Going undercover

There is something immensely comforting about sitting and reading a book with a quilt over your knees.

I was reminded of that yesterday, while the boys napped.  It’s been a tough two days; Lukey got a terrible cold, which then turned into an ear infection, which subsequently turned him into a very cranky little fellow.   It was a relief when the boys went down for a siesta.  Though I had (and still have) piles of grading to do, I gave myself a little break, brewed some tea, and sat down on the couch with At Home in Mitford, which I recently borrowed from my mother.  (Having read all the Fairacre books, I need something else to fill the “charming, non-angsty tales of a small village” space in my reading life.  I usually have a few books going at once — and I always need to have something cozy to read before bed.  It’s the literary equivalent of chamomile tea.)

And as I read, I spread a small quilt over my lap.  Right away, the afternoon got a whole lot better. I felt like a little squirrel in a nest.  That blanket made the act of reading feel a bit more lasting; with a cover over me, I was not likely to jump up in ten minutes’ time and go check email or throw in a load of laundry. And it reminded me of times when I have been sick, and would lie on the sofa without having to do anything more taxing than turn a page or lift a remote.  Those days are few and far between now; like most moms, I ignore symptoms of illness in myself because of some stubborn, false sense that the wheels of family life will stop grinding if I’m not actively running the show.  This means that I tend to the sick far more than I let others tend to me.  I’m almost incapable of reclining on the sofa and letting my husband take over child or house duties — and this, in fact, is why I adored being in the hospital when my kids were born. ( Four days of other people cooking, cleaning, and bringing me meals, with absolutely no feeling that I should be up doing it myself?  It was like Club Med.)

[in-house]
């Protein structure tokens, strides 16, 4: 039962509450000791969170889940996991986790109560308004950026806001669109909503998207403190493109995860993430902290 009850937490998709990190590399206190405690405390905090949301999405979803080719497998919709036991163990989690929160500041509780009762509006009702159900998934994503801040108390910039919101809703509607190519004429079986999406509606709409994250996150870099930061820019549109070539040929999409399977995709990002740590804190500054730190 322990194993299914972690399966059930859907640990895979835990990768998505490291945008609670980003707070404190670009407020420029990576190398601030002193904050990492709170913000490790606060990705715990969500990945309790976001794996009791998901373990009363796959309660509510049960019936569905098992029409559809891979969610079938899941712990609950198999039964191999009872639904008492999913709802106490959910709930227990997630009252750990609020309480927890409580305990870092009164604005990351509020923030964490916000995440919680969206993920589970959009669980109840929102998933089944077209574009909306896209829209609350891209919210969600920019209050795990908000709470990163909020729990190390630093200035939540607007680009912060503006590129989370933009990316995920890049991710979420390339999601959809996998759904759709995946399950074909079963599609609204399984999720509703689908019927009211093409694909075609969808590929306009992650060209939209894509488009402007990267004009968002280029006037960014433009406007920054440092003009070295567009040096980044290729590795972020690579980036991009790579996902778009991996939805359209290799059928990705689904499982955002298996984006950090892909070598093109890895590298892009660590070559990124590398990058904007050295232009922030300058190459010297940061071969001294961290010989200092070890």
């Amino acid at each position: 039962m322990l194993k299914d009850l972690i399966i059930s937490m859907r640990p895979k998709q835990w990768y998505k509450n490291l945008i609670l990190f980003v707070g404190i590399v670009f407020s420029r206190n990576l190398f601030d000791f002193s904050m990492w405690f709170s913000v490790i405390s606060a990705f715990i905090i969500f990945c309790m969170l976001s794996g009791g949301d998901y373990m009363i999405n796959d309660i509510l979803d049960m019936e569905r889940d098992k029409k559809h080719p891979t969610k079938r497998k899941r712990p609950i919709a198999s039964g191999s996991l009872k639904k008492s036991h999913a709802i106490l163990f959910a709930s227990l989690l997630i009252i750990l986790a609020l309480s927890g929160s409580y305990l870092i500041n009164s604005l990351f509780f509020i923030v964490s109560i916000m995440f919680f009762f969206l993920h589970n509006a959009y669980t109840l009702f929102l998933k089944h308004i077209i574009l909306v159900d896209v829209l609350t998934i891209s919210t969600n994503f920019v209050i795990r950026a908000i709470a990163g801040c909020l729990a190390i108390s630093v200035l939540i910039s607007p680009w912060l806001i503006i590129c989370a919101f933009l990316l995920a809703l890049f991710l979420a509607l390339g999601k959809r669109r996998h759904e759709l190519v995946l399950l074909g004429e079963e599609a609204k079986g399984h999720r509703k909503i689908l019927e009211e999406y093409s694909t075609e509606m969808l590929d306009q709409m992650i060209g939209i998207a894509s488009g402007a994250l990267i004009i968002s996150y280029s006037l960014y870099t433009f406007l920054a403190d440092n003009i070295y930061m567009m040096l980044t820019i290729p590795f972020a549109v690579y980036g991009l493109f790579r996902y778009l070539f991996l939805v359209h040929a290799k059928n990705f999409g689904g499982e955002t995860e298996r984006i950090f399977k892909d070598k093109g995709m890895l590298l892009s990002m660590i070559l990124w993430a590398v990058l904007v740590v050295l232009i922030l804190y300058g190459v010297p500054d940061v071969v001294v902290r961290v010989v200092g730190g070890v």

But I was reminded yesterday that it’s okay to treat myself like a little invalid, even when I’m well.  It’s extraordinarily refreshing to snuggle under a blanket for a short time, to savor  the silence and rest and immobility that are the good parts of being sick.   We all need that, every once in a while — time under the quilt, with no guilt.

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